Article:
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UN Afghan staff told to stay home as Taliban signals UN female ban


The United Nations logo is seen at the 2019 United Nations Climate Action Summit at U.N. headquarters in New York, U.S., September 23, 2019. REUTERS/Lucas Jackson

The United Nations told some 3,300 Afghan staff not to come to work in Afghanistan for the next two days after the Taliban authorities signaled on Tuesday that they would enforce a ban on Afghan women working for the world body.

U.N. officials in Afghanistan “received word of an order by the de facto authorities that bans female national staff members of the United Nations from working,” U.N. spokesperson Stephane Dujarric told reporters in New York.

The U.N. is looking into impacts and will meet with Afghan foreign ministry officials in Kabul on Wednesday to seek further clarity, he said. About 400 Afghan women work for the U.N.

Two U.N. sources told Reuters that concerns over enforcement had prompted the organization to ask all staff – male and female – not to come to work for 48 hours. Friday and Saturday are normally weekend days in Afghanistan, meaning U.N. staff would not return until Sunday at the earliest.

The U.N. mission in Afghanistan (UNAMA) earlier on Tuesday expressed concern that female staff in the eastern province of Nangarhar had been stopped from reporting to work.

“There was a much more official communication made in (Nangarhar provincial capital) Jalalabad. We were told through various conduits that this applied to the whole country,” Dujarric, adding there was nothing writing.

“Female staff members are essential for the United Nations to deliver life-saving assistance,” he said, adding that some 23 million people – more than half Afghanistan’s population – need humanitarian aid.

The Taliban administration and the Afghan information ministry did not immediately respond to requests for comment.

U.N. Secretary-General Antonio Guterres condemned the ban enforcement in Nangarhar, posting on Twitter: “If this measure is not reversed, it will inevitably undermine our ability to deliver life-saving aid to the people who need it.”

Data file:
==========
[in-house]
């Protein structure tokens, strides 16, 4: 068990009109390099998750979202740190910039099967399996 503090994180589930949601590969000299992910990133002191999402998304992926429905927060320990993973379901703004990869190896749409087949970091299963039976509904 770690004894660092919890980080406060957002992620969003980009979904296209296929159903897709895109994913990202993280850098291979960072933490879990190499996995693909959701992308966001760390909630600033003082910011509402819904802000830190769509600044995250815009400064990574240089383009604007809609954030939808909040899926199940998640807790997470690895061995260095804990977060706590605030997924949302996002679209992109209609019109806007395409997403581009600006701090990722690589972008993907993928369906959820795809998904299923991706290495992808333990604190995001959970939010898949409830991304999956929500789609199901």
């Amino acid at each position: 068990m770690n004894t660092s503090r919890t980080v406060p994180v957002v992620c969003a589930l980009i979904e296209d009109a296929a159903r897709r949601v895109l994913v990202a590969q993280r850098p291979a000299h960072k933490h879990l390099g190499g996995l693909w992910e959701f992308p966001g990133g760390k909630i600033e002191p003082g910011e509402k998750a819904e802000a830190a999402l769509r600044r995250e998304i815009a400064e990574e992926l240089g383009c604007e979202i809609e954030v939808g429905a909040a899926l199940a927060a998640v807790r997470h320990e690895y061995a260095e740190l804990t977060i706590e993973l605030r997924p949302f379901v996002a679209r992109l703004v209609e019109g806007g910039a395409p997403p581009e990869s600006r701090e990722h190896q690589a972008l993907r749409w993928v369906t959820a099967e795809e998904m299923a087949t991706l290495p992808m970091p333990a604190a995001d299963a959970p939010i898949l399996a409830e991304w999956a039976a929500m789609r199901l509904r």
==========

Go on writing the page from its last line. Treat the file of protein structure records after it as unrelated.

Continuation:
The Taliban administration, which seized power as U.S.-led forces withdrew from Afghanistan after 20 years of war, says it respects women’s rights in accordance with its strict interpretation of Islamic law.

Since toppling the Western-backed government in Kabul, the Taliban have tightened controls over women’s access to public life, including barring women from university and closing most girls’ high schools.

In December, Taliban authorities stopped most female humanitarian aid employees from working, which aid workers say has made it more difficult to reach women in need and could lead donors to hold back funding.

The restrictions did not initially apply to the U.N. and some other international organizations. In January, U.N. Deputy Secretary-General Amina Mohammed flagged concerns that authorities could next restrict Afghan women working at international organizations.

It was not immediately clear whether foreign embassies in Kabul had received similar instructions on female staff.

A ban on Afghan female U.N. workers could pose major challenges to continued U.N. operations in Afghanistan. The founding U.N. Charter states that no restrictions be placed on the eligibility of men and women to work for the U.N.

Aid officials have also flagged the risk that donor countries will reduce funding due to frustration over restrictions on women as other international crises take hold.

The U.N. has made its single-largest country aid appeal ever, asking for $4.6 billion in 2023 to deliver assistance in Afghanistan. So far it is less than 5% funded.

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